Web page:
regard Marianna Alcoforado as the author, is claimed to be intended to be part of a
miscellany of Guilleragues prose and poetry. The founder of the epistolary novel in
English is said by many to be James Howell(15941666) with "Familiar Letters", who
writes of prison, foreign adventure, and the love of women.
The first novel to expose the complex play that the genre allows was Aphra
Behn's Love-Letters Between a Nobleman and His Sister, which appeared in three
volumes in 1684, 1685, and 1687. The novel shows the genre's results of changing
perspectives: individual points were presented by the individual characters, and the
central voice of the author and moral evaluation disappeared (at least in the first
volume; her further volumes introduced a narrator). Behn furthermore explored a
realm of intrigue with letters that fall into the wrong hands, faked letters, letters
withheld by protagonists, and even more complex interaction.
The epistolary novel as a genre became popular in the 18th century in the works
of such authors as Samuel Richardson, with his immensely successful
novels Pamela (1740) and Clarissa (1749). In France, there wasLettres persanes (1721)
by Montesquieu, followed by Julie, ou la nouvelle Hlose (1761) by Jean-Jacques
Rousseau, and Laclos' Les Liaisons dangereuses (1782), which used the epistolary form
to great dramatic effect, because the sequence of events was not always related
directly or explicitly. In Germany, there was Johann Wolfgang von Goethe's Die Leiden
des jungen Werthers (1774) (The Sorrows of Young Werther) and Friedrich
Hlderlin's Hyperion. The first North American novel, The History of Emily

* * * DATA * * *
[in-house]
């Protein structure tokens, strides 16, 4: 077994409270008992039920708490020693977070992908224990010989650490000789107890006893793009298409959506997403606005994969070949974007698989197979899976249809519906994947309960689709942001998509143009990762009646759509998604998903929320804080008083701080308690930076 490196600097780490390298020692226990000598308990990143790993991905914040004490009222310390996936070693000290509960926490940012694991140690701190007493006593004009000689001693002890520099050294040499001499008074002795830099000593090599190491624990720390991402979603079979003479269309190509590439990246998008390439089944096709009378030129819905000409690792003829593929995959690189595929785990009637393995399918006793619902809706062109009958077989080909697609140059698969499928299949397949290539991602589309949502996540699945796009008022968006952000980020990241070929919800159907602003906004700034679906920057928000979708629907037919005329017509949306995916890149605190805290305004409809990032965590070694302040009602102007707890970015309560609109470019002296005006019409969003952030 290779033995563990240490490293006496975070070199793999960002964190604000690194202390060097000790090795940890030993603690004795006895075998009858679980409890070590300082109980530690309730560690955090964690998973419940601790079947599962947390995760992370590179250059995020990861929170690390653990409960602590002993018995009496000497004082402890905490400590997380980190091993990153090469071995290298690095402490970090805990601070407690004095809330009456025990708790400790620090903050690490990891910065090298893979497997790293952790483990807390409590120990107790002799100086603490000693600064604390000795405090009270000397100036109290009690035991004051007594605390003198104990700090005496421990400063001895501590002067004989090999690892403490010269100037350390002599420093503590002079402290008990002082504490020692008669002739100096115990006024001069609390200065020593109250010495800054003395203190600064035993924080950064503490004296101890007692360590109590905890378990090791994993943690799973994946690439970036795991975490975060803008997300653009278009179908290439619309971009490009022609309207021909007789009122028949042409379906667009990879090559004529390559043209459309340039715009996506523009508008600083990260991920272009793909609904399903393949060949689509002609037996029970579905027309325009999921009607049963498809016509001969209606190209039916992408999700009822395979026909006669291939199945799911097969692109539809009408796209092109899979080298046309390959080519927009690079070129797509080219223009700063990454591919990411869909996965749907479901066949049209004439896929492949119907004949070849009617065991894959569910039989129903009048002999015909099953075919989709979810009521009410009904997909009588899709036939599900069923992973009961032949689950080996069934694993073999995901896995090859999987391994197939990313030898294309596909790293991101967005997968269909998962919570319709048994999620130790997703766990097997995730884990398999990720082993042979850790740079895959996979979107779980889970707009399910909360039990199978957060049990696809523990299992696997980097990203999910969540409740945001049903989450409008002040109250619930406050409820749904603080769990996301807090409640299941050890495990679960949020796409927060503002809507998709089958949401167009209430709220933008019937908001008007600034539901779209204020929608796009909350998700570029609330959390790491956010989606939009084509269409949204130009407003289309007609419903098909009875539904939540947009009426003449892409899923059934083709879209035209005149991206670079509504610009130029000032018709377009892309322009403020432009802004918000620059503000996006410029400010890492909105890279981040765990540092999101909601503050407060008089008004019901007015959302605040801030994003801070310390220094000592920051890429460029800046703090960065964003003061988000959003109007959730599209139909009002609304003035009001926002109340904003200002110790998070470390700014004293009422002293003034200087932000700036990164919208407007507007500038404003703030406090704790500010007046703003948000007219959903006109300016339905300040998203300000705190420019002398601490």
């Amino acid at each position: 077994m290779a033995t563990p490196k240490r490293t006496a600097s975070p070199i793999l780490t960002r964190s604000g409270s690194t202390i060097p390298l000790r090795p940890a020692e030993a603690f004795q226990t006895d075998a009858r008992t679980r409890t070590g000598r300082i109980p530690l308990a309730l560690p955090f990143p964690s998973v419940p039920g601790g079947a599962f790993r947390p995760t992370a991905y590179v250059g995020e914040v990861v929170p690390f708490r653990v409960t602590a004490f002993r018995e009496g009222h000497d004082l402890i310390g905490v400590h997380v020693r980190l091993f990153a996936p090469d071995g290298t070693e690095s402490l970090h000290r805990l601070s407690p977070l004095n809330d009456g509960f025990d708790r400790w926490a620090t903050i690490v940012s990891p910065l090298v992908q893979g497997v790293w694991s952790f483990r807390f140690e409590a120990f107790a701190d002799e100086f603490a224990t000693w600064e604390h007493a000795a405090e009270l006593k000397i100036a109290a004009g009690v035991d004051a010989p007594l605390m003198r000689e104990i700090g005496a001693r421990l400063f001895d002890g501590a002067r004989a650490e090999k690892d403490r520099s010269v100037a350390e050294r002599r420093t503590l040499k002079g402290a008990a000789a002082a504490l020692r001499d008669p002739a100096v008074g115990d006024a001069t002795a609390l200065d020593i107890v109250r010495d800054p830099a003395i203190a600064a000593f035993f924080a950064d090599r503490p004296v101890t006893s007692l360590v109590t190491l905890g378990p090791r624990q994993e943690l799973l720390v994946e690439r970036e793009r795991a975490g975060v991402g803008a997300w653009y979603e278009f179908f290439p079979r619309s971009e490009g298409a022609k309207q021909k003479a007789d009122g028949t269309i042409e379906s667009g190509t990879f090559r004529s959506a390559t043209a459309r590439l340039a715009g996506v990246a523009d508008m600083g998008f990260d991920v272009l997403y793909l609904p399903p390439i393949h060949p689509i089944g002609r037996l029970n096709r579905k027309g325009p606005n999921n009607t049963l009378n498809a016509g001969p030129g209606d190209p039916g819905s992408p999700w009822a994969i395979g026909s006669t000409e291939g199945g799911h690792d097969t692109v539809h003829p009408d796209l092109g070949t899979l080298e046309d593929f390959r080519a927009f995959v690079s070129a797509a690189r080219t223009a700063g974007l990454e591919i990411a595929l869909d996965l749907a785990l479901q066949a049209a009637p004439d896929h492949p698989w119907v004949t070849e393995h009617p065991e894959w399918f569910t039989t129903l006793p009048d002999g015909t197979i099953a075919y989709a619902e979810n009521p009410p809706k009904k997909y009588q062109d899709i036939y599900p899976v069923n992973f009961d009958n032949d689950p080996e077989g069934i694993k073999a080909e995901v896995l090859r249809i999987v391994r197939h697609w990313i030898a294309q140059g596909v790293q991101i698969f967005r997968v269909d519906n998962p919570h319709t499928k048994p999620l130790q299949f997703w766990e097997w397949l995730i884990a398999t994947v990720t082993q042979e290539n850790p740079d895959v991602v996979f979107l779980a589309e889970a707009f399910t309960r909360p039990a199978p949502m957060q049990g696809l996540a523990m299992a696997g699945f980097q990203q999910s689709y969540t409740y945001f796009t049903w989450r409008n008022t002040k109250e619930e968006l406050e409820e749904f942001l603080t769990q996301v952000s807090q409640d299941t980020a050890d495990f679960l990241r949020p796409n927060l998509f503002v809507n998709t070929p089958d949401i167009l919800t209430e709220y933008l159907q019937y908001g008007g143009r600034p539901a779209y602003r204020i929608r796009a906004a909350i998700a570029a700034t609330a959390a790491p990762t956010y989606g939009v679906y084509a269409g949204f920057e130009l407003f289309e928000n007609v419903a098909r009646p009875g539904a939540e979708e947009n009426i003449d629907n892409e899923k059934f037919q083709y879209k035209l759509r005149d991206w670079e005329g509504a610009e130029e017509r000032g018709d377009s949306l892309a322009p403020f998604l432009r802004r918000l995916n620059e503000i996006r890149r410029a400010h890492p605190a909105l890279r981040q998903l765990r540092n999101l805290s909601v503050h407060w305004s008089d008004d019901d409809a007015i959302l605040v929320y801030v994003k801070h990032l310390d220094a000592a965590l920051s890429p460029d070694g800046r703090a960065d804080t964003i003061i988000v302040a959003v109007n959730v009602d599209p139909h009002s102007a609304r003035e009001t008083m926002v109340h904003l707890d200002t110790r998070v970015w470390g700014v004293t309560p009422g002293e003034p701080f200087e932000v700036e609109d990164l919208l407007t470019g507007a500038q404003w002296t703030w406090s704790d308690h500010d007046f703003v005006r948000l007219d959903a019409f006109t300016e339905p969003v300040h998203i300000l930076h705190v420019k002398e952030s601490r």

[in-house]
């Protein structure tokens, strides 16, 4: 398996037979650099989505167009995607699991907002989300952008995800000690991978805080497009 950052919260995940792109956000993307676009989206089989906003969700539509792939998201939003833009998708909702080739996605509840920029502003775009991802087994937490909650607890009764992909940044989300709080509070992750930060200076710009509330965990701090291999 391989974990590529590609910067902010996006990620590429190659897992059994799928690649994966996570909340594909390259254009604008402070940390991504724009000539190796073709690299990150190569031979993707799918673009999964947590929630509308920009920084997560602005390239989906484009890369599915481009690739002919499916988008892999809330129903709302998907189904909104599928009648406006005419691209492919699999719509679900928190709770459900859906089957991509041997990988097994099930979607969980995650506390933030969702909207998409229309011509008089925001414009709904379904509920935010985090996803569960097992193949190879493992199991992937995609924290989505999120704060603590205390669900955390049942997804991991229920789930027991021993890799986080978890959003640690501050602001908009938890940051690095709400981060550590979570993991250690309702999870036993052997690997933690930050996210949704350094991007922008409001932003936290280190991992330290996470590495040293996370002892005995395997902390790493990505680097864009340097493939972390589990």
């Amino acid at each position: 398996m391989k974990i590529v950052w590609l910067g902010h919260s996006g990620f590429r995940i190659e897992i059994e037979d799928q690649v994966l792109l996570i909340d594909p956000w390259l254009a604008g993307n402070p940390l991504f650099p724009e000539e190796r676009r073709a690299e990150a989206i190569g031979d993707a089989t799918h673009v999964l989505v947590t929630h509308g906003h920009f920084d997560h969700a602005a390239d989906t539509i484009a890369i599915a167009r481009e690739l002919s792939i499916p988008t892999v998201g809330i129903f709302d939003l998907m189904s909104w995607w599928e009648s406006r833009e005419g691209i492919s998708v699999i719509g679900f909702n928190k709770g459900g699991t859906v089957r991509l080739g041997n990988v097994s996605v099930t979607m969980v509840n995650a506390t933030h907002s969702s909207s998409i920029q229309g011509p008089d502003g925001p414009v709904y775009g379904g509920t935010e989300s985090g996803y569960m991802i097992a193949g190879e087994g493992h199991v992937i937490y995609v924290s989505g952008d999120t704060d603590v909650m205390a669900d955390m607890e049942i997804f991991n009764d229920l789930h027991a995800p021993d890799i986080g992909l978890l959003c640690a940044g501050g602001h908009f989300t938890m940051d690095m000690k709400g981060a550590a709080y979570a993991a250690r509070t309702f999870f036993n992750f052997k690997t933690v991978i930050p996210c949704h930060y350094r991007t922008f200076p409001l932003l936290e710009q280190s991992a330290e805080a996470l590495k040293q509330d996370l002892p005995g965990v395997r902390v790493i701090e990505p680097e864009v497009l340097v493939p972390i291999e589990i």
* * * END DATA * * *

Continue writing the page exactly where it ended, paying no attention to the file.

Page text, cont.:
Montague (1769) by Frances Brooke was written in epistolary form.
Starting in the 18th century, the epistolary form was subject to much ridicule,
resulting in a number of savage burlesques. The most notable example of these
was Henry Fielding's Shamela (1741), written as a parody of Pamela. In it, the female
narrator can be found wielding a pen and scribbling her diary entries under the most
dramatic and unlikely of circumstances.
The epistolary novel slowly fell out of use in the late 18th century.
Although Jane Austen tried her hand at the epistolary in juvenile writings and
her novella Lady Susan, she abandoned this structure for her later work. It is thought
that her lost novel First Impressions, which was redrafted to become Pride and
Prejudice, may have been epistolary: Pride and Prejudice contains an unusual number
of letters quoted in full and some play a critical role in the plot.
The epistolary form nonetheless saw continued use, surviving in exceptions or in
fragments in nineteenth-century novels. In Honor de Balzac's novel Letters of Two
Brides, two women who became friends during their education at a convent
correspond over a 17-year period, exchanging letters describing their lives. Mary
Shelley employs the epistolary form in her novel Frankenstein (1818). Shelley uses the
letters as one of a variety of framing devices, as the story is presented through the
letters of a sea captain and scientific explorer attempting to reach the north pole who
encounters Victor Frankenstein and records the dying man's narrative and confessions.
Published in 1848, Anne Bront's novel The Tenant of Wildfell Hall is framed as a
retrospective letter from one of the main heroes to his friend and brother-in-law with
the diary of the eponymous tenant inside it. In the late 19th century, Bram
Stoker released one of the most widely recognized and successful novels in the
epistolary form to date, Dracula. Printed in 1897, the novel is compiled entirely of
letters, diary entries, newspaper clippings, telegrams, doctor's notes, ship's logs, and
the like, which Stoker adroitly employs to balance believability and dramatic tension.
There are three types of epistolary novels: monologic (giving the letters of only
one character, like Letters of a Portuguese Nun and The Sorrow Of Young Werther),
dialogic (giving the letters of two characters, like Mme Marie Jeanne
Riccoboni's Letters of Fanni Butlerd (1757), and polylogic (with three or more letter-
writing characters, such as in Bram Stoker's Dracula). In addition, a crucial element in
polylogic epistolary novels like Clarissa, and Dangerous Liaisonsis the dramatic device
of 'discrepant awareness': the simultaneous but separate correspondences of the
heroines and the villains creating dramatic tension.